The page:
Audit: State Health Plan loses millions in overpayments
Posted September 13, 2011
Raleigh, N.C. — The health insurance plan for state employees and retirees is losing millions of dollars each year by overpaying on medical claims and failing to recoup most of the money, according to a state audit released Tuesday.
The State Health Plan, which provides health coverage for more than 660,000 state workers, teachers, retirees and dependents, has been mired in red ink for years, forcing lawmakers to approve bailouts in recent years. In May, the General Assembly and Gov. Beverly Perdue reached a compromise on health plan reforms, including forcing workers for the first time to pay for their own coverage.
State auditors found several problems with the plan's oversight of claims, noting that the state might have lost up to $48.6 million to overpayments between July 2007 and June 2010. The auditors recommended using software to identify possible overpayments and the reasons the errors occurred and to exercise more oversight of Blue Cross Blue Shield of North Carolina, which administers claims for the health plan.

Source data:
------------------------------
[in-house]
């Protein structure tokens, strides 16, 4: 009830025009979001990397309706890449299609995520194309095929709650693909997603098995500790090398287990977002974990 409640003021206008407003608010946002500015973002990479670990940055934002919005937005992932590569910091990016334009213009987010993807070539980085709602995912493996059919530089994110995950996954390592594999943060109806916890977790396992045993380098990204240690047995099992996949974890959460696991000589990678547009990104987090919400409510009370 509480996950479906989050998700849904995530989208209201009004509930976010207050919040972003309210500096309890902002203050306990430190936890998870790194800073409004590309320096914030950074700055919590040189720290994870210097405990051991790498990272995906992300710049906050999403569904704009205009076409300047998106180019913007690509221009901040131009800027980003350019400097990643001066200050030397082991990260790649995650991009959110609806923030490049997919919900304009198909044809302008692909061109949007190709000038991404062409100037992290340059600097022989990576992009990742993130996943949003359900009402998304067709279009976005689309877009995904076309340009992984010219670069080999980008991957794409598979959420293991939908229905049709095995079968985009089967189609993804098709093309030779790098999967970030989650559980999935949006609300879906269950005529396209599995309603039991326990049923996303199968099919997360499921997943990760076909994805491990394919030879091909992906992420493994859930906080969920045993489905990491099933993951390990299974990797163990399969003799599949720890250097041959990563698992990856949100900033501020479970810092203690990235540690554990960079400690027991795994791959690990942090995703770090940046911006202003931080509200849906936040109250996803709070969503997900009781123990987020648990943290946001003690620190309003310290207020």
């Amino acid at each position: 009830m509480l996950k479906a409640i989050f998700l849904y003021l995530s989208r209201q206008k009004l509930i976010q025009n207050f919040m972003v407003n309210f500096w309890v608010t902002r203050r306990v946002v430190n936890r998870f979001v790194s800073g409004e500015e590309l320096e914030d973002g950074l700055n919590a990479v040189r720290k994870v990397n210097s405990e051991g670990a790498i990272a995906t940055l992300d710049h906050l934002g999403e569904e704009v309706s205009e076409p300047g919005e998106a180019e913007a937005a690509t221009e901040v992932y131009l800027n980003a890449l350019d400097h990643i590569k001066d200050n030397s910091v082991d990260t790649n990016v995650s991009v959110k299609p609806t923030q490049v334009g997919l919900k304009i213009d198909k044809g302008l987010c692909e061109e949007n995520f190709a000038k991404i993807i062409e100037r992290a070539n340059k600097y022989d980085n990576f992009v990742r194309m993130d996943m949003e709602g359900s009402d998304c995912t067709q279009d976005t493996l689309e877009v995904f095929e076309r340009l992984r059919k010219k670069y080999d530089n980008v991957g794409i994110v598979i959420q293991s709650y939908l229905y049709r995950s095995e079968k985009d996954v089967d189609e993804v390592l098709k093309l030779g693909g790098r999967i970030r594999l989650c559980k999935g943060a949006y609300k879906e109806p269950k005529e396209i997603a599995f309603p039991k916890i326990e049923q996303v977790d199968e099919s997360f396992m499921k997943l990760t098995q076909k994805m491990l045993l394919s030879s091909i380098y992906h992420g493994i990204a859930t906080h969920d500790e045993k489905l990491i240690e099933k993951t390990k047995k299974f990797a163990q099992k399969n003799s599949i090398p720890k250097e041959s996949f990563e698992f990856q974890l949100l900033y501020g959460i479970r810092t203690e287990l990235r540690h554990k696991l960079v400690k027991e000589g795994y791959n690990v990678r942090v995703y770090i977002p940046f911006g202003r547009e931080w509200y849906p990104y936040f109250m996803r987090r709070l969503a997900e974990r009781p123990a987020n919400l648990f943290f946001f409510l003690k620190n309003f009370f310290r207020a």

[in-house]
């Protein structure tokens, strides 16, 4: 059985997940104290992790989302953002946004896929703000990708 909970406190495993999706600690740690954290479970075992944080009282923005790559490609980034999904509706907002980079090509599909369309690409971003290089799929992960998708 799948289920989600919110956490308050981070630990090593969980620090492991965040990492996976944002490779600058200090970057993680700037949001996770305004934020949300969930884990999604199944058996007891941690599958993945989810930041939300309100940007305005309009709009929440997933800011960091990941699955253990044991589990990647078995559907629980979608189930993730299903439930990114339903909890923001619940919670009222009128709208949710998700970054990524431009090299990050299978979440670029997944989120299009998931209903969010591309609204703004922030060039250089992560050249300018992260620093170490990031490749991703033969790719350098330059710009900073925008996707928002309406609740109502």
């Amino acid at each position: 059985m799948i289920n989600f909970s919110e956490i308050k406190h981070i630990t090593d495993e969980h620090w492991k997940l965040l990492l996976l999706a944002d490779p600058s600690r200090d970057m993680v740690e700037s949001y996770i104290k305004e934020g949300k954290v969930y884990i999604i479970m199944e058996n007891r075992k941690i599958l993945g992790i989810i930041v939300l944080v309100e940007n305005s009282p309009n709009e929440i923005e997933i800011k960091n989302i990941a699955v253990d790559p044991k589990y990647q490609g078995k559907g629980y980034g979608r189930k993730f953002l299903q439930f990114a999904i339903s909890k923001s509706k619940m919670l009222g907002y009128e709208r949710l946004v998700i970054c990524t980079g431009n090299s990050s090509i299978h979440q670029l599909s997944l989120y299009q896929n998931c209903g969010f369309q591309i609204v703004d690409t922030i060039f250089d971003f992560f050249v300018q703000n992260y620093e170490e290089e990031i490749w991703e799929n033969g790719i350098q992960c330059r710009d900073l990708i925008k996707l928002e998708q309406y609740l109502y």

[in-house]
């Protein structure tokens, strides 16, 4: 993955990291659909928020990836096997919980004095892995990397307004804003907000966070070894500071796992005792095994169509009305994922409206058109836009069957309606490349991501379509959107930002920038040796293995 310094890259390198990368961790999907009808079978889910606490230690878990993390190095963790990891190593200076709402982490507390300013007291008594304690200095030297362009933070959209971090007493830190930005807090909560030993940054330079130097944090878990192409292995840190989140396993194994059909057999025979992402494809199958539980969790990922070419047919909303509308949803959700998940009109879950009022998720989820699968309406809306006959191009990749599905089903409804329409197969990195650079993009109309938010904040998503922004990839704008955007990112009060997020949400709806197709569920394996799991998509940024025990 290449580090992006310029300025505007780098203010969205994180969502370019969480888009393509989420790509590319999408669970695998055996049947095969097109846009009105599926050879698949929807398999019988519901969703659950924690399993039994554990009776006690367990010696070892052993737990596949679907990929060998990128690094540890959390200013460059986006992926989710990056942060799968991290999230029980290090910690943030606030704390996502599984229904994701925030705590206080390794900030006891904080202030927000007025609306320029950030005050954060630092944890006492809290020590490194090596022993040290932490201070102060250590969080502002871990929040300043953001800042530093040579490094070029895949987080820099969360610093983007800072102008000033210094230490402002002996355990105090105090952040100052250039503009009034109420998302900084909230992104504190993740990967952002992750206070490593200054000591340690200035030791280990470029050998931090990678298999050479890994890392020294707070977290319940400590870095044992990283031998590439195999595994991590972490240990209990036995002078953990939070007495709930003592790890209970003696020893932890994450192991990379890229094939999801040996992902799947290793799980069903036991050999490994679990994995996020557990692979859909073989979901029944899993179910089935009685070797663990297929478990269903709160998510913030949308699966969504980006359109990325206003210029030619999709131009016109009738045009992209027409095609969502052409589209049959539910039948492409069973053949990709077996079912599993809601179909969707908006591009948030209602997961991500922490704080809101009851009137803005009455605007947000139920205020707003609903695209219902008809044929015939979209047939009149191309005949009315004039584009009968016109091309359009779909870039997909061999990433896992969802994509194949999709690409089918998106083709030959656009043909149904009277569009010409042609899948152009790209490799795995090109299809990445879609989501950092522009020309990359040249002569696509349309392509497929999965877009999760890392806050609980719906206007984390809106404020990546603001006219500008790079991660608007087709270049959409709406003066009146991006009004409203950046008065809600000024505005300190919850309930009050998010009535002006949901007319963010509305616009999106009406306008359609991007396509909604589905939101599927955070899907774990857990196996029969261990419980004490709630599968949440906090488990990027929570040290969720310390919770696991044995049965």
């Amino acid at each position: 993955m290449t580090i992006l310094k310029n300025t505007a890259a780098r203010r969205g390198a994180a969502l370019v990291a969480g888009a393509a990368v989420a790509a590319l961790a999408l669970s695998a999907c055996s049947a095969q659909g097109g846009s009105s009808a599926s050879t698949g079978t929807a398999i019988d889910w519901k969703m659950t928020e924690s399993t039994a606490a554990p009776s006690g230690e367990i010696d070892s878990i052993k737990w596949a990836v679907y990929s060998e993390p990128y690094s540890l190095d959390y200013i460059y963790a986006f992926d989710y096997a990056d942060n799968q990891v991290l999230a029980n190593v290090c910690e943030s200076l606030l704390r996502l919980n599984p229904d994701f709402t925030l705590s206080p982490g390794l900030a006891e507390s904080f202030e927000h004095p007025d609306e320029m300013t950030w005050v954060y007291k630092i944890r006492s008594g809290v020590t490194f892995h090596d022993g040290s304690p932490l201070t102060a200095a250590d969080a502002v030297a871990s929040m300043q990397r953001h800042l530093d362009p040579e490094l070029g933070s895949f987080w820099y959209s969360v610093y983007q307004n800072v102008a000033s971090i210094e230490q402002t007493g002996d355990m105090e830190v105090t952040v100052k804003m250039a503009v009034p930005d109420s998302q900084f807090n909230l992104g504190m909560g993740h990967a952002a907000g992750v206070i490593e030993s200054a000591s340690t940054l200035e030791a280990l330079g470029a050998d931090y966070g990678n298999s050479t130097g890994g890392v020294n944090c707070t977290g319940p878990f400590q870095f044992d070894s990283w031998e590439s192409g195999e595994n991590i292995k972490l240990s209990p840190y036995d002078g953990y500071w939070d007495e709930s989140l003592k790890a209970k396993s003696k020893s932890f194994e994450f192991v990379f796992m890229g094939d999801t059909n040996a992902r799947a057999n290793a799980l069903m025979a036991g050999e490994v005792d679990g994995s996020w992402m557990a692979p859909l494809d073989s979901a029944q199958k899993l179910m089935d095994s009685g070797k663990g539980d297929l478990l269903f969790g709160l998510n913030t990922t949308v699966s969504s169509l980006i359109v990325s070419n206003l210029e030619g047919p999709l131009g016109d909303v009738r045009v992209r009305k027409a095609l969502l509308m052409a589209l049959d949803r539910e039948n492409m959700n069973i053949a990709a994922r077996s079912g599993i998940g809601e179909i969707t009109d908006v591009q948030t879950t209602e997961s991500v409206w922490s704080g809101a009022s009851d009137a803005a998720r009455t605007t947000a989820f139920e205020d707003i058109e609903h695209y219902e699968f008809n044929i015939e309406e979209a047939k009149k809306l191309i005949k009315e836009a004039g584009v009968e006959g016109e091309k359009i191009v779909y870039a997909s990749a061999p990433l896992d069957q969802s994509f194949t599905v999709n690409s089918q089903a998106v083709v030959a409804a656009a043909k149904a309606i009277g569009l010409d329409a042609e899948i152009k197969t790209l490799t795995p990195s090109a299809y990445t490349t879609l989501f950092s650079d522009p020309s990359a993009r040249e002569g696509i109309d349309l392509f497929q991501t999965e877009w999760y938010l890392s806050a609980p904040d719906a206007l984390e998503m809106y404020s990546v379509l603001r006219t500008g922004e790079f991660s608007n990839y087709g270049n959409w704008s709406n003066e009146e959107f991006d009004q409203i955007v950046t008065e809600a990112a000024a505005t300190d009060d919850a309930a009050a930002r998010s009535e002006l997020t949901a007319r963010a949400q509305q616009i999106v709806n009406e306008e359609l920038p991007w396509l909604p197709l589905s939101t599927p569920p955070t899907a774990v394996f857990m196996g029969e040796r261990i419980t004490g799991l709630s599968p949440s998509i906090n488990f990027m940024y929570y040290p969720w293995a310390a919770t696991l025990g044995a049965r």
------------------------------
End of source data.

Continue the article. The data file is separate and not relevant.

Interim Administrator Lacey Barnes said the plan is working to improve oversight of its contract with Blue Cross and would also implement more financial controls to identify and correct overpayments.
The health plan pursues only overpayments that have been verified by outside auditors and not any claims flagged as potential overpayments, according to the state audit. Also, Blue Cross' fraud recovery efforts are "well below industry standards," the audit states, meaning that the health plan recovers only 10 cents for every dollar spent on pursuing overpayments.
Additionally, the plan also pays Blue Cross a portion of money recovered from payment mistakes that the company made, and the plan and Blue Cross haven't worked together to ensure that the state pays a medical claim only after payment has been sought from private insurance or Medicare, according to the audit.